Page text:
COVID-19 and conflict: A deadly combination
The pandemic has deepened acute food insecurity in countries already under intense strain, leaving millions of children at risk of famine – and their futures in jeopardy.
In times of crisis, children suffer the most. The COVID-19 pandemic is no different. The impacts of this pandemic will be felt for years to come, but it’s already clear that COVID-19 has exacerbated poverty and inequality in conflict-affected countries, adding massive pressure to already overwhelmed social and health systems. The result is more families without shelter, unable to meet even their most basic needs of food and water, and more children facing the prospect of becoming severely malnourished.
For countries reeling from the consequences of conflicts, disasters and climate change, COVID-19 has turned a nutrition crisis into an imminent catastrophe.
As we enter 2021, UNICEF is deeply concerned for the health and well-being of 10.4 million children suffering from acute malnutrition in the Democratic Republic of the Congo, northeast Nigeria, the Central Sahel, South Sudan and Yemen – all countries or regions experiencing dire humanitarian crises while also grappling with intensifying food insecurity, a deadly pandemic and, with the exception of the Central Sahel, a looming famine.
UNICEF is on the ground and working with partners to minimize the impact of a downward spiral that is jeopardizing children’s development – building the basis of recovery, providing a second chance, and ultimately saving lives.
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Democratic Republic of the Congo
The scale of humanitarian needs in the Democratic Republic of the Congo is staggering. Chronic poverty and weak essential services, recurrent armed conflict, acute malnutrition and major epidemic outbreaks, including the COVID-19 pandemic, have all heightened the vulnerability of families. An estimated 3.3 million children under five will suffer from acute malnutrition in 2021.
To save the lives of children suffering from severe wasting, UNICEF is supporting early detection at the community and family levels and providing treatment for the most serious form of malnutrition through community and health facilities. UNICEF is also supporting preventive interventions, such as infant and young child feeding, counselling, growth monitoring, and vaccinations.
Yemen remains the world’s largest humanitarian crisis. Protracted armed conflict, widespread economic collapse and a breakdown in national systems and services has left 12.4 million children in need of humanitarian assistance, with around 358,000 children severely malnourished.
The COVID-19 pandemic has compounded the suffering as remittances have fallen, earning opportunities have dried up, health services have been stretched to the limits and travel restrictions have compromised access to markets. Millions of parents are being left to make the gut-wrenching choice between food and medical care for their children.
UNICEF plans to reach more than 289,000 severely malnourished children under five with treatment in Yemen in 2021 and will continue to work to build up water, sanitation, hygiene and health systems to support these efforts.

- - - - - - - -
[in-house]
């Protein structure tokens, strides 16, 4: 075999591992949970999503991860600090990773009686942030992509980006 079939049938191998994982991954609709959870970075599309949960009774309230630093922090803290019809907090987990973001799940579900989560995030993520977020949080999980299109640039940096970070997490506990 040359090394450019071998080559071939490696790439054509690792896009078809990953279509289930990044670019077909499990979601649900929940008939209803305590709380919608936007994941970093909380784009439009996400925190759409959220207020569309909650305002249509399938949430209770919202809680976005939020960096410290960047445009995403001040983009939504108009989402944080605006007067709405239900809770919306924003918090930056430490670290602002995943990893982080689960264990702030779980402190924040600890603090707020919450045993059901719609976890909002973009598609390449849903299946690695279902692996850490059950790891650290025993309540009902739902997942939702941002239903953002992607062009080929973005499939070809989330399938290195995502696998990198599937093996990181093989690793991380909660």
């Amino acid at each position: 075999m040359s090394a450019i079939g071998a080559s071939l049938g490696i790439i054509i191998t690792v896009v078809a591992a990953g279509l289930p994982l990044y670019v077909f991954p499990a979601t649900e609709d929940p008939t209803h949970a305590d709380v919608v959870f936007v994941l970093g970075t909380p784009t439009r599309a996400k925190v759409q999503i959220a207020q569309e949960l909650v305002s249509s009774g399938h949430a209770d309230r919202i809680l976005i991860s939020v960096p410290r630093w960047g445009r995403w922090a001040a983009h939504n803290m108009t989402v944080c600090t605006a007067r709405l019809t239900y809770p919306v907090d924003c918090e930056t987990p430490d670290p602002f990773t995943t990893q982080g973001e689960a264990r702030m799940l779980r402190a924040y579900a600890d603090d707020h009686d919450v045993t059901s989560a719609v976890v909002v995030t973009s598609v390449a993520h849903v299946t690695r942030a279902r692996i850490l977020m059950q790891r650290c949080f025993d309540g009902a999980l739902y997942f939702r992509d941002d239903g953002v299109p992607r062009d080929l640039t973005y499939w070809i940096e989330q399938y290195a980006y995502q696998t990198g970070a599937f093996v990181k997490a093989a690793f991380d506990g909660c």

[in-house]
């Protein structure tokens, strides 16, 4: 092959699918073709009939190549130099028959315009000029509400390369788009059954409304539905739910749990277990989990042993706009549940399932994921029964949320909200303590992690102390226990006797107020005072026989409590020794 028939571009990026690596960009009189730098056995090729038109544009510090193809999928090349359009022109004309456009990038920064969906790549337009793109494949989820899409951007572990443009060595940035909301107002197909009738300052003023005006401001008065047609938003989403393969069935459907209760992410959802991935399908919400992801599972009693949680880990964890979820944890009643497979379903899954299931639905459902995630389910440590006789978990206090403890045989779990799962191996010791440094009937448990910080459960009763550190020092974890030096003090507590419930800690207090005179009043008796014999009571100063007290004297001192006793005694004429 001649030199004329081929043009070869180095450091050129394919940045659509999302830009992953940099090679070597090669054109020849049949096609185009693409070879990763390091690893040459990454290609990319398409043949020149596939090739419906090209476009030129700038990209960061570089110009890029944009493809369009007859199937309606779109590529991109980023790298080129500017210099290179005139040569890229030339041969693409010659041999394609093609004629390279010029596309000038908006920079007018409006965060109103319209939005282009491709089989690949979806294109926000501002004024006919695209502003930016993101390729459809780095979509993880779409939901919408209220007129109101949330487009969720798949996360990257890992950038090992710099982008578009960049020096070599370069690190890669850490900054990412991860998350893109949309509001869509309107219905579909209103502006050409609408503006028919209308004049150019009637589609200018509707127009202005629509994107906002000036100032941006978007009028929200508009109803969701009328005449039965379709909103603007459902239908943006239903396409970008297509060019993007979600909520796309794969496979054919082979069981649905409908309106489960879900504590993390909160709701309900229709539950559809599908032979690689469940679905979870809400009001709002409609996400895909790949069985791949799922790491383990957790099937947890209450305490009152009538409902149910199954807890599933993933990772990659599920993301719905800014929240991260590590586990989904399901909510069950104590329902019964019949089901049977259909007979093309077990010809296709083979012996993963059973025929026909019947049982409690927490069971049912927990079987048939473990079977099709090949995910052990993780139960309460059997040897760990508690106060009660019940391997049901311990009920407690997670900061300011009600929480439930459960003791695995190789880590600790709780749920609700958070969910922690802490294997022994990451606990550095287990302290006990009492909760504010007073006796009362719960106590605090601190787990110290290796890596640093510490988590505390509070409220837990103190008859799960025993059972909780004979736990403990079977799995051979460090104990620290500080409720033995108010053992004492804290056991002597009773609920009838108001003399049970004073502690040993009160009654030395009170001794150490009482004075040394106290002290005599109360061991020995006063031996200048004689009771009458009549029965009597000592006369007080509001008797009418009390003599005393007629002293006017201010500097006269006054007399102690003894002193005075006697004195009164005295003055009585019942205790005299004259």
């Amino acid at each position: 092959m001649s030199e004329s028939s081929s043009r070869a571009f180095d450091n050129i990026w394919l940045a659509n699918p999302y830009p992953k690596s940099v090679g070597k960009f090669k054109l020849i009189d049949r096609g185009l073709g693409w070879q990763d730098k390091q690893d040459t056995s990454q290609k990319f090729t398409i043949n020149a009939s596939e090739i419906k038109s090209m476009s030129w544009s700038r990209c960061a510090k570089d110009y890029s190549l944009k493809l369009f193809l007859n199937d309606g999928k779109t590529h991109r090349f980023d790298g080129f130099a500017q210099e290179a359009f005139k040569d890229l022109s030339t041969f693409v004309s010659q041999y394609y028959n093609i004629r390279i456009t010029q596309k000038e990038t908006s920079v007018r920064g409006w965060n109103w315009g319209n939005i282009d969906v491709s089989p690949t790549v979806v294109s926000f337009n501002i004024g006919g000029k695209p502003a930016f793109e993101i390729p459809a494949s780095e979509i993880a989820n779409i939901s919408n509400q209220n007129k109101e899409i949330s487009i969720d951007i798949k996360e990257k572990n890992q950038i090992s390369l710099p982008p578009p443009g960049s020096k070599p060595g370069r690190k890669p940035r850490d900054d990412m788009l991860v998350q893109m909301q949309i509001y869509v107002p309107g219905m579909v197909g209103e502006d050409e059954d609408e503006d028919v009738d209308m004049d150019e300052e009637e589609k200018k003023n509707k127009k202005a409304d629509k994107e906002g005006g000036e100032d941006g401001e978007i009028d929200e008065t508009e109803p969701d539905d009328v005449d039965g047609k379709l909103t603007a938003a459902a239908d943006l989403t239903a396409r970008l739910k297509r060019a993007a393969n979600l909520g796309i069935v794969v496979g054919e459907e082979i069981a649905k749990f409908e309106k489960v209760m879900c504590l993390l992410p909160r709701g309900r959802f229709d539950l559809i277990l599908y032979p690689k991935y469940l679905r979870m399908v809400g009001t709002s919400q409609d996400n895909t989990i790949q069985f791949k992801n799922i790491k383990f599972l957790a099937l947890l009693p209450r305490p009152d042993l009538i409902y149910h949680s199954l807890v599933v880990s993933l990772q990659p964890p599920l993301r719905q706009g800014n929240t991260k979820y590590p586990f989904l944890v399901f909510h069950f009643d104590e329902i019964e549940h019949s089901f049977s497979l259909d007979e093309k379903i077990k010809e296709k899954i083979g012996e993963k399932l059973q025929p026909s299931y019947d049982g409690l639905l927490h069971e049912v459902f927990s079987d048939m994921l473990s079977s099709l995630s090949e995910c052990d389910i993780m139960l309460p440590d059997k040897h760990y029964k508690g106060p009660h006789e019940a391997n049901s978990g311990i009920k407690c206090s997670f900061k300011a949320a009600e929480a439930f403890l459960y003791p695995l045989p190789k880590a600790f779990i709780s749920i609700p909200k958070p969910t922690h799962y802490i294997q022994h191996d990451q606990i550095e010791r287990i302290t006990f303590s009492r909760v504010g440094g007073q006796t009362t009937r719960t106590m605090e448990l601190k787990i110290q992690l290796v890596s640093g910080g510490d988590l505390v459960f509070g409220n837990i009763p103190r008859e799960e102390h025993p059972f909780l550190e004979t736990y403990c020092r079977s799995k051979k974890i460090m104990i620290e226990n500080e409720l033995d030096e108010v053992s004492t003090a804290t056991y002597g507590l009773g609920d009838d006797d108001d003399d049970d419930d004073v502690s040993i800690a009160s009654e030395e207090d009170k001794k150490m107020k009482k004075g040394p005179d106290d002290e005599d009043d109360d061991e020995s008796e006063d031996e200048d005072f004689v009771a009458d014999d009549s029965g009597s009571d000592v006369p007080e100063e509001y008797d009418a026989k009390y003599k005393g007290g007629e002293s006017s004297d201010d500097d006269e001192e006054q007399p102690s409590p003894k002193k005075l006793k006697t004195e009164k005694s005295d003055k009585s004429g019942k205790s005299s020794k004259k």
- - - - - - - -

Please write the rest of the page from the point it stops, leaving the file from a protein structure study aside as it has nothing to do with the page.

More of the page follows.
In the Central Sahel countries of Burkina Faso, Mali and Niger, intensifying conflict, displacement and climate shocks have led to increased food insecurity across the region. An estimated 5.4 million people will struggle to meet their daily food needs during the next lean season.
Across the three countries, the total number of malnourished children could rise to a staggering 2.9 million, including 890,000 children suffering from severe acute malnutrition.
South Sudan is facing multiple humanitarian crises, with many parts of the country still affected by concurrent inter-communal violence, armed conflict, cyclical drought and perennial flooding. Years of conflict have resulted in displacement, increasing rates of food insecurity, limited access to quality basic health and nutrition services, and poor access to water, sanitation and hygiene. An estimated 1.4 million children are expected to suffer from acute malnutrition in 2021, the highest number since 2013.
UNICEF is working with partners to provide nutrition services for children and women in South Sudan, and aims to provide treatment for severe acute malnutrition for more than 270,000 children aged 6 to 59 months, and ensure almost 3 million children aged 6 to 59 months receive vitamin A supplements every six months.
Over a decade of armed conflict in northeast Nigeria has resulted in large-scale population displacements and massive humanitarian needs. The COVID-19 pandemic has only exacerbated the threats facing affected families, with lockdowns and other COVID-19 prevention measures disrupting the food system and impacting already weak basic service infrastructure. As a result, more than 800,000 children are expected to suffer from acute malnutrition in 2021.
In coordination with the Government, other UN agencies and non-governmental organizations, UNICEF will target the most vulnerable populations in Nigeria in 2021, including internally displaced persons and host communities affected by conflict and natural disasters. UNICEF’s strategy will include the continuous sensitization of communities, including training for mothers and caregivers on screening children for malnutrition.
Despite the enormous challenges posed by COVID-19, UNICEF and partners have continued to deliver lifesaving assistance to the most vulnerable children and their families in the hardest to reach areas. Together, we have prevented famine before. With international support and unimpeded access to every child and family, we can do so again.